For the second time this season, Hampstead on Saturday conceded two Athenian League points to Sutton United, being beaten at Claremont-road ground, Cricklewood, by a penalty goal. The conditions were distinctly favourable to good football and there was a large crowd of spectators present in the hope of an afternoon's bright entertainment, but rarely has there been a game so singularly lacking in incident and interest. The first half was frightfully "tame", and it was not until well after the interval that things livened up at all. The only goal came twenty minutes from the start and was brought about as the result of a foul in the penalty area on Long, the visitors' outside-right. Bennett took the resultant spot-kick and scored with a shot which did not seem particularly difficult, although such occasions are always unnerving for a goalkeeper. Anyhow, Brown did not exert himself greatly in attempting to save it, and nobody seemed greatly pertubed as there was plenty of time left to wipe off the arrears. But Sutton stuck tenaciously to their lead and at no stage during the first half did Hampstead look like equalising. The only event of any real significance before the interval was an injury to Pease, who was carried from the field bleeding from a cut above one of his eyes, caused when he was trying to head the ball. He resumed just before the teams came in, after being absent about twenty minutes.
After changing ends the home side set about their task with grim determination and their opponents' goal was given several anxious moments. Five minutes from the resumption Smy raised the hopes of the local supporters by sending the ball into the net with a lovely drive from long range, but a disappointment occurred when the goal was disallowed for offside. This unfortunate experience was repeated ten minutes later when Smith stood offside to convert a fine opening by Pease. These two set-backs appeared to settle all Hampstead's chances of even sharing the spoils and neither goalkeeper was seriously troubled during the remaining exchanges, although corners were fairly frequent. It was evident from early on that the teams were excellently matched and as the game progressed it became still clearer that there was very little between them. Sutton undoubtedly had the better of the first half, but Hampstead were the more vigorous side in the second half, and viewing the game as a whole a draw would have been the best result.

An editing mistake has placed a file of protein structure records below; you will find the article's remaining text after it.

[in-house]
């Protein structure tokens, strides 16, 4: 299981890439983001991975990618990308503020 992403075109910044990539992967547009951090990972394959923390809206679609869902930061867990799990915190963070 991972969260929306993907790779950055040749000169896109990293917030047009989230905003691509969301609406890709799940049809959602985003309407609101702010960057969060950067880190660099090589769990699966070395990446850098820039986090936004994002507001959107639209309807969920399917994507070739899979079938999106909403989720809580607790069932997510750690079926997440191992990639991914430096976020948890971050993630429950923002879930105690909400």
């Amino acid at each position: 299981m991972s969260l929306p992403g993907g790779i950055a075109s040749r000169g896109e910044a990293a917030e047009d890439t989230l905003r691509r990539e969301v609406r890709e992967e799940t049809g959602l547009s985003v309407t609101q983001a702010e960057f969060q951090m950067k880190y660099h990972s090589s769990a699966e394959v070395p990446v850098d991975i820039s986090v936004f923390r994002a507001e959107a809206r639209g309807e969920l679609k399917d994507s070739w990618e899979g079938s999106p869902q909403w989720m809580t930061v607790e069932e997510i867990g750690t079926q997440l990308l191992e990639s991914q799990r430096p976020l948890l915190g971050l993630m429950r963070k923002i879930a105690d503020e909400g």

Both teams were well served in defence. Brown brought off a number of smart saves and he was effectively covered by the backs, of whom Bloxham was especially enterprising. Anderson was the hardest worker in the half-line, but considering the disability he suffered owing to his injury, Pease gave a splendid performance. Smy was the pick of the forwards, but Howell might have achieved greater success had he been given more to do. The same cannot be said of Deeks, who had numderous oppportunities but was unable to turn them to account. Of the visitors Goddard, at right-half, was the star turn, and the right wing combination was a source of considerable danger.